You can disable a node from further jobs using the qmod command.

qmod -d all.q@compute-0-5.local

You can re-enable a node again using

qmod -e all.q@compute-0-5.local

Example :

[root@server ~]# qmod -d all.q@compute-0-5.local
root@server.local changed state of "all.q@compute-0-5.local" (disabled)
[root@server ~]# qmod -e all.q@compute-0-5.local
root@server.local changed state of "all.q@compute-0-5.local" (enabled)

 

au : Alarm, Unreachable

The state au, u means unreachable this happens when sge_execd¬†on the node does not respond to the¬†sge_qmaster¬†on the headnode¬†within a configured timeout window. The a state is alarm, this will happen when the node does not report the load, in which case a load of 99.99 is assumed. This results in the scheduler to not assign more work to the node. The¬†au state can happen when a NFS server is being hammered and the complete node is waiting for the “slow” network disk. ¬†(when hard mounted nfs) This state can resolve itself if the problem gets resolved.

source

[root@server ~]# qstat -f
queuename                      qtype resv/used/tot. load_avg arch          states
---------------------------------------------------------------------------------
all.q@compute-0-0.local        BIP   0/0/24         0.00     linux-x64     d
---------------------------------------------------------------------------------
all.q@compute-0-1.local        BIP   0/3/24         3.25     linux-x64     d
---------------------------------------------------------------------------------
all.q@compute-0-2.local        BIP   0/6/24         6.32     linux-x64     d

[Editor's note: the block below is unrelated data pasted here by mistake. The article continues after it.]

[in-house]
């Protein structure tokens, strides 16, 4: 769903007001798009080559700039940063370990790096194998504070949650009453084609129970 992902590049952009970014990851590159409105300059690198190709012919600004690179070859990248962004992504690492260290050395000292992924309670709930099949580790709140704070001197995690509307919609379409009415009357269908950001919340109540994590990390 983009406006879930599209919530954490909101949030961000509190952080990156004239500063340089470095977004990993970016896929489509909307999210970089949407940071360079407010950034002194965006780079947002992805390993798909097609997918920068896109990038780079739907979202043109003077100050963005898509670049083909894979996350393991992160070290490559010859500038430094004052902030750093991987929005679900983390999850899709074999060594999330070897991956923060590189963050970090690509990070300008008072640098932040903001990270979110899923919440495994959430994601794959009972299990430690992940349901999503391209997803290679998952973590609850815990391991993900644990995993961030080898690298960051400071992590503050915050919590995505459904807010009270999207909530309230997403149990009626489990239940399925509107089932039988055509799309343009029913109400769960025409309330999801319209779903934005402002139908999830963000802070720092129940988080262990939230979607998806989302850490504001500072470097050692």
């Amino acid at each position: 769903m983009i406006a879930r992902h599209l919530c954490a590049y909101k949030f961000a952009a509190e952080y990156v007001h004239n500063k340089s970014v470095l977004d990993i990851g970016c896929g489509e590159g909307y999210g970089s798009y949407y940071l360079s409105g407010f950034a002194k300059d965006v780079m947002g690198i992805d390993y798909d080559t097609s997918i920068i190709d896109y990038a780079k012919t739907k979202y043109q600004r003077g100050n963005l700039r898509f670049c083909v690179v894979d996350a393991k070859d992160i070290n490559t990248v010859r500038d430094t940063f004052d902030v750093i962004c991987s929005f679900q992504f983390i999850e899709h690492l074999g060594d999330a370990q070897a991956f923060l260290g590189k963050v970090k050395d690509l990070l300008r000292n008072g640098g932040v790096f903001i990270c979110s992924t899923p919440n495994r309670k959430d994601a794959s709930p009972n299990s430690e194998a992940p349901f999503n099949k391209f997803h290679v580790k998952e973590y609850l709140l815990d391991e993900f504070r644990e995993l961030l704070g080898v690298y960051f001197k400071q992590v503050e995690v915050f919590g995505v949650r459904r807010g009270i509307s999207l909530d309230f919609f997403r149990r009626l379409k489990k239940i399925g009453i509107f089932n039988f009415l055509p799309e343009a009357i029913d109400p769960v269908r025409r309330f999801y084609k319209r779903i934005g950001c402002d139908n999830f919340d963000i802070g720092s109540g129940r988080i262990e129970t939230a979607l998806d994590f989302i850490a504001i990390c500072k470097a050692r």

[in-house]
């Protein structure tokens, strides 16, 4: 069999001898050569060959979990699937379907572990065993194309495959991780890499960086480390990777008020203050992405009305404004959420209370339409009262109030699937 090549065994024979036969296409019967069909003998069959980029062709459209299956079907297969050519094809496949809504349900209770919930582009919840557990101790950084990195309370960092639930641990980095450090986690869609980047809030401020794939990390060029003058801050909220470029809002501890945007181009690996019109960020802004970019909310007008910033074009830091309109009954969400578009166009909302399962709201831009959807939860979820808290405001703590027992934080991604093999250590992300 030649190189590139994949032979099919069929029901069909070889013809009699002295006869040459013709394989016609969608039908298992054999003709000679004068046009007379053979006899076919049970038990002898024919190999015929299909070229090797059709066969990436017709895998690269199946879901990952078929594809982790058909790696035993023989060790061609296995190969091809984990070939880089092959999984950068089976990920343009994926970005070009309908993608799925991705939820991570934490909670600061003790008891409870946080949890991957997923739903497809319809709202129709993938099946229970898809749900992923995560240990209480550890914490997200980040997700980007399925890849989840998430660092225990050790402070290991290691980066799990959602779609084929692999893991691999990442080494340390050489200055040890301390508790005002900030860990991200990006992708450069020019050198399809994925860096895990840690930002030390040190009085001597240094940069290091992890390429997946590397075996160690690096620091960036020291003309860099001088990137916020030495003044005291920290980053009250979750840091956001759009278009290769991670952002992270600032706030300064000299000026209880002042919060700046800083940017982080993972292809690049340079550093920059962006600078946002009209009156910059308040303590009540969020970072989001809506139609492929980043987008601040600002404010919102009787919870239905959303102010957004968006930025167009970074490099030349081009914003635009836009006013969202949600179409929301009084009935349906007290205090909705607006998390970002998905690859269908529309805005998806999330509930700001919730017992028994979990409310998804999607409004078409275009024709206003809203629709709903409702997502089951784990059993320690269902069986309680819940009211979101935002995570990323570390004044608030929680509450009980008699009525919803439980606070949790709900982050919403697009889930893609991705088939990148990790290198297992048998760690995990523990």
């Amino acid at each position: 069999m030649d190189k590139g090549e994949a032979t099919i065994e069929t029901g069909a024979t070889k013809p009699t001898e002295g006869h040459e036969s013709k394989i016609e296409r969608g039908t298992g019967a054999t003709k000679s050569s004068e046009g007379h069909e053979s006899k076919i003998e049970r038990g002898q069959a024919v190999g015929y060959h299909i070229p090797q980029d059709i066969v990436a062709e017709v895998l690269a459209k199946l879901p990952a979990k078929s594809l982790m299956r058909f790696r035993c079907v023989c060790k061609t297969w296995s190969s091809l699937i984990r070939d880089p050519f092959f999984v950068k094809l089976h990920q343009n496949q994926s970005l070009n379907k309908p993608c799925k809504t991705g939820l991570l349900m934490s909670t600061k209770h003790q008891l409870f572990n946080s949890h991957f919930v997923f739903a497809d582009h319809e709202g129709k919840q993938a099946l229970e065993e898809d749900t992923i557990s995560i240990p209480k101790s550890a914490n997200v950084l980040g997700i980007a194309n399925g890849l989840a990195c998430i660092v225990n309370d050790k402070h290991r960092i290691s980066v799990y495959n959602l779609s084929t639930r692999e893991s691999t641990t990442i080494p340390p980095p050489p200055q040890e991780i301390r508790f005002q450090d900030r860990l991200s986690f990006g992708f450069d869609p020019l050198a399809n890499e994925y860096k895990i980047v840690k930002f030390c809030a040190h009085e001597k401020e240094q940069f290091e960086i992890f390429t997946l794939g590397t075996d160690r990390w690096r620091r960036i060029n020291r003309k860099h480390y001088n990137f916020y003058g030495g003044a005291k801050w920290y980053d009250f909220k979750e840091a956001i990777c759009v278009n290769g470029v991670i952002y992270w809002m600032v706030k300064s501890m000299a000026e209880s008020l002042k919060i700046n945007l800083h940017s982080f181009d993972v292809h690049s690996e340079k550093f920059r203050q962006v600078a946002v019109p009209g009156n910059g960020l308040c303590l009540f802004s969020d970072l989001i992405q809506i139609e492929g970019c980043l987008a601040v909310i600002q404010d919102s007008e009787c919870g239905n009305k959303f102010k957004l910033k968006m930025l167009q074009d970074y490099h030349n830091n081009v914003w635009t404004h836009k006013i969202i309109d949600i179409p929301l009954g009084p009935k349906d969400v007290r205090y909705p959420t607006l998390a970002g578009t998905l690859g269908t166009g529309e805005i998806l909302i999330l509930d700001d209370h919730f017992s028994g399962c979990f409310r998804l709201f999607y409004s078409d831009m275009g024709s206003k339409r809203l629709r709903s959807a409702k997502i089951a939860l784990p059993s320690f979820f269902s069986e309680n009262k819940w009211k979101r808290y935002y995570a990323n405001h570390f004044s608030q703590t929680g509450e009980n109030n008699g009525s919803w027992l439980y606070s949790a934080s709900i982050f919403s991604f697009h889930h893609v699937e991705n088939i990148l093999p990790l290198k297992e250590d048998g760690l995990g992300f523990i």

---------------------------------------------------------------------------------
all.q@compute-0-3.local        BIP   0/0/24         0.00     linux-x64     dE
---------------------------------------------------------------------------------
all.q@compute-0-4.local        BIP   0/5/24         5.28     linux-x64     d
---------------------------------------------------------------------------------
all.q@compute-0-5.local        BIP   0/0/24         0.00     linux-x64     dE
---------------------------------------------------------------------------------
all.q@compute-0-7.local        BIP   0/0/24         -NA-     linux-x64     adu

Useful link :

In the previous article on Bareos, we setup a quick and dirty backup job to run every night. This was pretty easy, but it has some flaws. (1)¬†the first flaws, -after a full backup- only increment backups are created, forever. This makes it difficult to get a restore going down the line, as all the incremental backups need to poke the initial full backup before you can start recovering. (2) A second flaw, we ran backups but never checked if we can restore them. We need to take into account the Schrodinger’s backup : “The condition of any backup is unknown until a restore is attempted”. Perhaps a bit out of this scope but (3) we did not look where the backups are stored, and how they are being stored. There are plenty of options in Bareos, so let’s take a look and fine tune the backup setup.

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I hit upon this error :

Cannot open your terminal '/dev/pts/0' - please check.

after being logged in under root and su to a user profile;

su user

and then willing to resume a screen :

# screen -r copy.pid
Cannot open your terminal '/dev/pts/3' - please check.

The issue is resolved using :

script /dev/null

I previously had similar issues, but this was using lxc-attach. See this previous post.